Three Lantern Marine

By Steve Zelck

Well, as I write this article there is still six feet of snow covering the ground. Most inland rivers and harbors are frozen over and the water temp stands at a balmy 35 degrees. Needless to say, we have all had enough of this. With any luck, by the time you read this come April, things will have changed. Get ready my fellow fishing brothers, spring is right around the corner and it is my opinion that lots of things are going to change this season.

First off, the water is colderwe all know that. Second, we’ve got six feet of snow that is going to melt and keep the water cold. Therefore, in my opinion- one that doesn’t mean much- everything is going to be late. The macs will be late, the flounder will be late, the stripers will be late, and the bluefish will be late. Hey, wouldn’t it be great if all the alligators actually showed up? And yes, last but not least, the tuna will be late.

So when the fish do get here, the water is going to be colder than usual, therefore, the fish are going to be sluggish. Their metabolism is going to be slower and aren’t going to feed as often. So what do you do in this case? Well, you have two choices. One, you put a super tasty live bait or artificial lure right in front of them so they absolutely can’t resist it. Two, you piss the fish off and get a reaction strike. Ever since I was a kid, as young as seven, I used to fish with this old curmudgeon of a guy. His name was Bill Kichemaster, and as much as I hate to admit it, the wrinkly old guy was right… he was usually right.

I remember one year with him, just after a cold winter, it was probably mid June and we were off Halibut Point, the bluefish had just migrated in. There were thousands of them. We trolled in front of them, we trolled through them, we casted in front of them, beside them, you name it. Then the old geezer says, “well, let’s try something.” He hooks up his favorite popper, throws it up and into the middle of the school. Number one, he scares the crap out of the school, but at the same time, smacks one right on top of the head. This pissed the blue off and causes the reaction strike. I’ve seen it work, time and time again, when they just aren’t biting. Other than that, I feel your best tactic is to cover lots of ground in hopes you find a hungry one or a dumb one.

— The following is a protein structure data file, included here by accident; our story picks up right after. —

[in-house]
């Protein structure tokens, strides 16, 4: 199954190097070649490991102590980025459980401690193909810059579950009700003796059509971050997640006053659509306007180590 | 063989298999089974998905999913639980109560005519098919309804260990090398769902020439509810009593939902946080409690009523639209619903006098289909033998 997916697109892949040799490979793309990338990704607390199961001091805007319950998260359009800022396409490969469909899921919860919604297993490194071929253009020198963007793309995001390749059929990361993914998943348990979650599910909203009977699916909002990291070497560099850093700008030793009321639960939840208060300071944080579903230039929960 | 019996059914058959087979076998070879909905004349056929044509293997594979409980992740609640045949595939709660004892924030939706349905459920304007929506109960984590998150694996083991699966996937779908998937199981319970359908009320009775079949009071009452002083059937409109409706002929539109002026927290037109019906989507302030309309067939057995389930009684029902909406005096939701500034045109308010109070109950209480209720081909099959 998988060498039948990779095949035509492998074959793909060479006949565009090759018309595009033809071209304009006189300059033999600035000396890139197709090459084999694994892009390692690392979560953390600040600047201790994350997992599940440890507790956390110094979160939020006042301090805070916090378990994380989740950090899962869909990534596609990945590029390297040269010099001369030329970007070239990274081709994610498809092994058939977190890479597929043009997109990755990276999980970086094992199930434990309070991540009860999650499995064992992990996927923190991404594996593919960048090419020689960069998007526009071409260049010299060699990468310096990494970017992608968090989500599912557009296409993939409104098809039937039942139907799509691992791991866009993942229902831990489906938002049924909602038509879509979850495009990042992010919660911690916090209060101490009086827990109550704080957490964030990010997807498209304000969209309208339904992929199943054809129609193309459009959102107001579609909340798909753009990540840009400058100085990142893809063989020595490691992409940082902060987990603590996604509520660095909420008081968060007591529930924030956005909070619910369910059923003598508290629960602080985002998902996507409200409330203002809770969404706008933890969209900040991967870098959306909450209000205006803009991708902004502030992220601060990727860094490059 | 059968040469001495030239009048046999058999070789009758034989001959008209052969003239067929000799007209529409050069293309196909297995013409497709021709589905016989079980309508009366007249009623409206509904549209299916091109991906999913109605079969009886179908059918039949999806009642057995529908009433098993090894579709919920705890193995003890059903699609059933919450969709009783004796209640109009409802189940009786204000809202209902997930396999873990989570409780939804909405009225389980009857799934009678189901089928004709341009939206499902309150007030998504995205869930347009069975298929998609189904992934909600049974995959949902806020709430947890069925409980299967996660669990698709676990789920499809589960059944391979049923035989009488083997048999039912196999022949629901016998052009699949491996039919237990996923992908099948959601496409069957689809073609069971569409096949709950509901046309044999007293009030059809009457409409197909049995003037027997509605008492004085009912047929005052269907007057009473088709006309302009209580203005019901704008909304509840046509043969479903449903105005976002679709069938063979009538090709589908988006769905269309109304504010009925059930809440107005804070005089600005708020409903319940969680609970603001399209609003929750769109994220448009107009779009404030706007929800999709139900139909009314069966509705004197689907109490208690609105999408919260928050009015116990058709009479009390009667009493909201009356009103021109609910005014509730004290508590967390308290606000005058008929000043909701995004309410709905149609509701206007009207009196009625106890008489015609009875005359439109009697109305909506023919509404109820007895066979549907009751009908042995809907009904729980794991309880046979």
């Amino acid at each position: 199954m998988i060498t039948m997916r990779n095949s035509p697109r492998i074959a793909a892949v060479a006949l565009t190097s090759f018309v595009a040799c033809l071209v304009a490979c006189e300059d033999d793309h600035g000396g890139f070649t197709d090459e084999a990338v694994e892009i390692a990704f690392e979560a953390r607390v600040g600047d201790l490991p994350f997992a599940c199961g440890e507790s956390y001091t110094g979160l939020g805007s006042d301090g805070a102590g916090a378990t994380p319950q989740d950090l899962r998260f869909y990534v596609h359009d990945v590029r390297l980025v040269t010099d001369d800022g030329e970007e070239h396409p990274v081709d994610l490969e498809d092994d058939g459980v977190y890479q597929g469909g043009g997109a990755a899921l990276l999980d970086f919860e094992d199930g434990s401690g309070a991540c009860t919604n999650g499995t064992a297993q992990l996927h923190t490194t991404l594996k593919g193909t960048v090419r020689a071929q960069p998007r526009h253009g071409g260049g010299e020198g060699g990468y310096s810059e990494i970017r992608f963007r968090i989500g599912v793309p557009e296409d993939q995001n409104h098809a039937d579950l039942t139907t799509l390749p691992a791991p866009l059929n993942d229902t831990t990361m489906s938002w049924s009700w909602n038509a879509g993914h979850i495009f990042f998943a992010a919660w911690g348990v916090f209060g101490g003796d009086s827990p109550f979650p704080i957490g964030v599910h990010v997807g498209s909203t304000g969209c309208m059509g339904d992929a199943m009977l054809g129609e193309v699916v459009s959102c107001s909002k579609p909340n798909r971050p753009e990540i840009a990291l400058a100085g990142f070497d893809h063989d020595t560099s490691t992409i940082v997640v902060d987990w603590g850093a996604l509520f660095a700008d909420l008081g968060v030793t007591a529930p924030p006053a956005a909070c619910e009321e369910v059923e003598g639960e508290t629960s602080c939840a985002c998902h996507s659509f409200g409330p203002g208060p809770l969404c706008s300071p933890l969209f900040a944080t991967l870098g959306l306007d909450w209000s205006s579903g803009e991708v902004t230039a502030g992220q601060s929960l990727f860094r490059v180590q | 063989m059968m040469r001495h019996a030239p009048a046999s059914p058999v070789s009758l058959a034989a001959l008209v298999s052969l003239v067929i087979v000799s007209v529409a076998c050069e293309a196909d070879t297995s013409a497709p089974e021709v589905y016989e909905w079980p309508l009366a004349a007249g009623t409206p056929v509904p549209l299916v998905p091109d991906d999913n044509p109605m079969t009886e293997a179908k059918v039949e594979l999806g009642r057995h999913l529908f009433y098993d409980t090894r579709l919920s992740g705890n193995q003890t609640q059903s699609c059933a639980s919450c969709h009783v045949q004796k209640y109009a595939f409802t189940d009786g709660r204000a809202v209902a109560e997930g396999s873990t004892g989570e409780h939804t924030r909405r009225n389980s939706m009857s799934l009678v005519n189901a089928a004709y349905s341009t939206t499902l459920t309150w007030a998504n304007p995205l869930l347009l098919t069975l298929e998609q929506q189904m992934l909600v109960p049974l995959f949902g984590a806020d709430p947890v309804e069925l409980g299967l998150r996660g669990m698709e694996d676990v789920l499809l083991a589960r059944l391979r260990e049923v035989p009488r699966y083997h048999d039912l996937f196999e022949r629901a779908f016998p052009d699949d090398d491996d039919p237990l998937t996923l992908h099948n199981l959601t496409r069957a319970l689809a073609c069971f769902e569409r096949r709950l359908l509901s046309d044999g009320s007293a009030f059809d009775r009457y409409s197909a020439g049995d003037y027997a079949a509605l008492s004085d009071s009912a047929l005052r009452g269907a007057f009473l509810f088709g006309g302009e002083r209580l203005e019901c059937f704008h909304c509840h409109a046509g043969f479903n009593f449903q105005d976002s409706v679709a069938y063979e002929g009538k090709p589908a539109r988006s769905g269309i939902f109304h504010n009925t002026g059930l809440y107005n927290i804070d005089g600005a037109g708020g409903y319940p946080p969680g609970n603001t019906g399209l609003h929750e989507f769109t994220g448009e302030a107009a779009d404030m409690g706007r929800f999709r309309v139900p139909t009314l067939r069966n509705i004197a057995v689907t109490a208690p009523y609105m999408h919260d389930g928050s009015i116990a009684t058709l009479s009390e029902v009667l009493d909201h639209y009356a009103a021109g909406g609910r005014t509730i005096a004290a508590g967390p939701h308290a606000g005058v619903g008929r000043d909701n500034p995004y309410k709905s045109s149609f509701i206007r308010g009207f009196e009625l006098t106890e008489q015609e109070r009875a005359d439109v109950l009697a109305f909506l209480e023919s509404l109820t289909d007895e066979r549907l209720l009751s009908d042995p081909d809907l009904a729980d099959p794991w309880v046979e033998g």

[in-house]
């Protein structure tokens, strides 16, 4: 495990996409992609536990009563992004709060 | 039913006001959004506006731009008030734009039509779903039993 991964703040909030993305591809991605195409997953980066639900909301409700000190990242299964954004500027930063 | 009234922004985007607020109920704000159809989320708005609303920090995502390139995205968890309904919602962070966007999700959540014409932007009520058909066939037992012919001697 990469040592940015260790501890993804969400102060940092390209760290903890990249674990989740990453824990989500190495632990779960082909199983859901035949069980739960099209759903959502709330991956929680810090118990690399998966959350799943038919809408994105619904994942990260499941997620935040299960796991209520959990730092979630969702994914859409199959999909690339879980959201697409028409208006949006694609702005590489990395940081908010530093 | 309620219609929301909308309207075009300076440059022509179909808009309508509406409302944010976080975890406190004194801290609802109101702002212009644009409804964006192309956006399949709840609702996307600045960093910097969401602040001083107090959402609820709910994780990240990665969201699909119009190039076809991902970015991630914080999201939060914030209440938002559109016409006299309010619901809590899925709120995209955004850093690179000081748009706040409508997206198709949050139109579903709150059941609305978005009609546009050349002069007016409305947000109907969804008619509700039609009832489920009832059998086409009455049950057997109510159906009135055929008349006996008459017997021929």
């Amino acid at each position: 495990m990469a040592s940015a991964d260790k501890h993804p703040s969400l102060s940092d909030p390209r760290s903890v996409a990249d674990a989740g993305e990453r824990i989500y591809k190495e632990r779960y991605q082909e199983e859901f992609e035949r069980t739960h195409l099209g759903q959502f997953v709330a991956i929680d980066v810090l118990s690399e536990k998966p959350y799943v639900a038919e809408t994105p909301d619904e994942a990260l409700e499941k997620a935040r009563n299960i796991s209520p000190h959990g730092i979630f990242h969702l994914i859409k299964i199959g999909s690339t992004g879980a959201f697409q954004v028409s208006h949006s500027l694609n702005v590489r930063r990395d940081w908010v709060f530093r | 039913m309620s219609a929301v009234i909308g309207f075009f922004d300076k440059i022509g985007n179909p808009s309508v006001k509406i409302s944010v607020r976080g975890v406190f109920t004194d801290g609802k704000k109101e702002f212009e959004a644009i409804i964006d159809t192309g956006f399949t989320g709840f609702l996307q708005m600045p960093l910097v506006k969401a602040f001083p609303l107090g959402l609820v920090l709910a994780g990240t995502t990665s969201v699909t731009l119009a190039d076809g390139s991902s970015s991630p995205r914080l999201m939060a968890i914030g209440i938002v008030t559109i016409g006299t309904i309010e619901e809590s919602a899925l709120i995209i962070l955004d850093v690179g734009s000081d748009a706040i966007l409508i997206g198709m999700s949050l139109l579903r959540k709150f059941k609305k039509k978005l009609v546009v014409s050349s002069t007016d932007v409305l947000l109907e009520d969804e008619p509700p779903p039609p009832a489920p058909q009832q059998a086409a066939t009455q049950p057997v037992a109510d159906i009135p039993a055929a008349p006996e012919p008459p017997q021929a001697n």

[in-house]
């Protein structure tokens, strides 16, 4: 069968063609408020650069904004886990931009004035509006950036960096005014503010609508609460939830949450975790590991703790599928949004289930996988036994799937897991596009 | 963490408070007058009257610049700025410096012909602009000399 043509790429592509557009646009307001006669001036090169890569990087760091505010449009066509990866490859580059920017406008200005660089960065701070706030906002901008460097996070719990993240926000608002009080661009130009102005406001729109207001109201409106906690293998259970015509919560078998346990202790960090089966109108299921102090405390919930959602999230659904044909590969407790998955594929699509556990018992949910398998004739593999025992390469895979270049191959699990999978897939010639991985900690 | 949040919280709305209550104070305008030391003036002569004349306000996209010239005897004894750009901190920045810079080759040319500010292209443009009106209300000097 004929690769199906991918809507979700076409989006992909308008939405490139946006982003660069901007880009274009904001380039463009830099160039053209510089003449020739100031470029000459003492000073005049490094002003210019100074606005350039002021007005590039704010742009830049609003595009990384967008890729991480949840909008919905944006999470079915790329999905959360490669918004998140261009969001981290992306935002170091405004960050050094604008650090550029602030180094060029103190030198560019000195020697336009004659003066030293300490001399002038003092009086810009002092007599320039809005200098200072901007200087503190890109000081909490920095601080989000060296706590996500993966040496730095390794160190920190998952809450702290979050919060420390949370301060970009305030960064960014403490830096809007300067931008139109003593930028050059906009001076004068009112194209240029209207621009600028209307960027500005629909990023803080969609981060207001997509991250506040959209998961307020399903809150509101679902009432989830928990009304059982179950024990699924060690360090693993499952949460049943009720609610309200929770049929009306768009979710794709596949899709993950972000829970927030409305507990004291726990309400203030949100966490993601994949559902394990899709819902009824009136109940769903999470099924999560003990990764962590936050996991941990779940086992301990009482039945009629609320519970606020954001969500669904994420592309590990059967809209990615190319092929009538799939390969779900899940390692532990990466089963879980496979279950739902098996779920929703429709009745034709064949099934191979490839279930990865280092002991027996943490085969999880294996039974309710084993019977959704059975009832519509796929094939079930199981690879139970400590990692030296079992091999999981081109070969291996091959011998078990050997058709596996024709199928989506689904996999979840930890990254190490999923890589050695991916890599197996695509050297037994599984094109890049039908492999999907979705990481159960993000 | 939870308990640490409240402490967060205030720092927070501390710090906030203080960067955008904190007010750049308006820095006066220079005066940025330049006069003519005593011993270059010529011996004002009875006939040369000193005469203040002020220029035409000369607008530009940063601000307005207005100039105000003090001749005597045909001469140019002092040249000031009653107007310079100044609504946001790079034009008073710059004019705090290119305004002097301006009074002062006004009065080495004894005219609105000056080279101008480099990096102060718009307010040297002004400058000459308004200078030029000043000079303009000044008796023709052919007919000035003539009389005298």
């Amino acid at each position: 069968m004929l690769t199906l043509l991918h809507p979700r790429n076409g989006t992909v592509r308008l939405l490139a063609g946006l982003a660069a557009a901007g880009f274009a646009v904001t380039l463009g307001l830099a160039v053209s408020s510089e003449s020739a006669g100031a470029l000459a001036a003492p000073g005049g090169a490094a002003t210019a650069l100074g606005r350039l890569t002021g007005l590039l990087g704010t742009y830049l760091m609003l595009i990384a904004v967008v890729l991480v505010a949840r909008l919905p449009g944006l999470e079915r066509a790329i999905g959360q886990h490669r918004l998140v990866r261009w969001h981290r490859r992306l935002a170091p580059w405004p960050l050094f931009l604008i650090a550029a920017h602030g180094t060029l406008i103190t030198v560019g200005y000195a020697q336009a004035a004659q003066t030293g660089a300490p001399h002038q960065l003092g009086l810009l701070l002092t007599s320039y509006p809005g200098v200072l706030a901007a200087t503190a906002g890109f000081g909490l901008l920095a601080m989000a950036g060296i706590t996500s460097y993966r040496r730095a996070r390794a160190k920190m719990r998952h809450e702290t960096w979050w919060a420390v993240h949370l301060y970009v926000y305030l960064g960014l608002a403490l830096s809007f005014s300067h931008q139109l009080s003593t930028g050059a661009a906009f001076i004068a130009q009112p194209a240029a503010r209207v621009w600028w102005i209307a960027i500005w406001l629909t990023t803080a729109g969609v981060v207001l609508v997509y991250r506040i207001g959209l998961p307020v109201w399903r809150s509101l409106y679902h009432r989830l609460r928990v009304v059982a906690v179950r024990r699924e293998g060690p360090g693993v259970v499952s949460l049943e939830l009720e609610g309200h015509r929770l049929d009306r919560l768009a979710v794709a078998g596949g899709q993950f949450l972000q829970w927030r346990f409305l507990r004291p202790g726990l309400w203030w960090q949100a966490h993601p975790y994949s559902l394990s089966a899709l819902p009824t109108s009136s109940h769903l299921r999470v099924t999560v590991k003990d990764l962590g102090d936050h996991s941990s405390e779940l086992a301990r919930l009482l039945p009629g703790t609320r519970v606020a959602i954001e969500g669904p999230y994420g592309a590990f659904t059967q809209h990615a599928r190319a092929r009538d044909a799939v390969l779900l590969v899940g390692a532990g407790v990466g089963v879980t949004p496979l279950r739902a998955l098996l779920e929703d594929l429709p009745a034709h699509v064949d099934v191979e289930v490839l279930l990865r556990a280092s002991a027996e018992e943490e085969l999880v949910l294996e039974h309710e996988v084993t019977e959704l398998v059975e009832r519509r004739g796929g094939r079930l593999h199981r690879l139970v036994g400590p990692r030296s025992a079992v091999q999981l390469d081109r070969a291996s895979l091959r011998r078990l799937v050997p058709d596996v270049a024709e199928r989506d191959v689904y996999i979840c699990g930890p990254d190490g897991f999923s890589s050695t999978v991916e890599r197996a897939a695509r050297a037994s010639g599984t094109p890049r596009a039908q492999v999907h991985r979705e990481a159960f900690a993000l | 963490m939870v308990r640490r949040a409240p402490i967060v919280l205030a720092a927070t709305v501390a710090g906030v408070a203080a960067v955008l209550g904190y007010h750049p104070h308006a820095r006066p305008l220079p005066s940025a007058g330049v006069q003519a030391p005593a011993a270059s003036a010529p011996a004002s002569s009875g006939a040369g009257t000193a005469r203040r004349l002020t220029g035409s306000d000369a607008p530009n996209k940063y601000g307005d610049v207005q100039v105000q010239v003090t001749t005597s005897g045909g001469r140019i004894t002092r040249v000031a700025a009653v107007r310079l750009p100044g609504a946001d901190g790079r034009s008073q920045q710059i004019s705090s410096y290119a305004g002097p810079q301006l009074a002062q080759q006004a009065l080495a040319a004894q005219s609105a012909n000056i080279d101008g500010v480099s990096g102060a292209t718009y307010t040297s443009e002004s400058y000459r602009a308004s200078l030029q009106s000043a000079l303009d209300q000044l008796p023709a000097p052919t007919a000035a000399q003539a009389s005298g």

For shore fishermen, this will mean lots of casts, wading along and patrolling the rocky shores. For the boat fishermen, I recommend some serious trolling. I know some of you hate to troll, but if you want to catch fish, it is going to up your odds. First, you’re going to cover lots of ground, improving your chances of seeing something on the surface or on your fish finder. Even if you don’t get bit, you’re gathering intel and either finding the fish and where they have first shown up or you know where the fish aren’t and to look elsewhere.

There’s a definite buzz here on the Gloucester waterfront about the upcoming tuna season. Most of the experienced tuna captains are expecting an epic troll season due to the cold. I know for a fact that several are pushing to have green sticks put on their boats or are upgrading their outriggers. Who knows what the coming season will bring. As that old curmudgeon Kitchemaster used to say, “Some years will be good, some years will be bad. But one thing you can count on is that every year is different.”


Headshot_SteveZelckFORECAST BY: Steve Zelck was born and raised in Gloucester. Steve’s love of the sea lured him back to pursue his fishing passion and not a day goes by without him checking the pulse of the harbor for action. If you don’t find Steve at Three Lantern Marine, you can bet he’s out working on the F/V Jean Elizabeth hauling traps or hunting bluefin on the F/V Eagles Nest. www.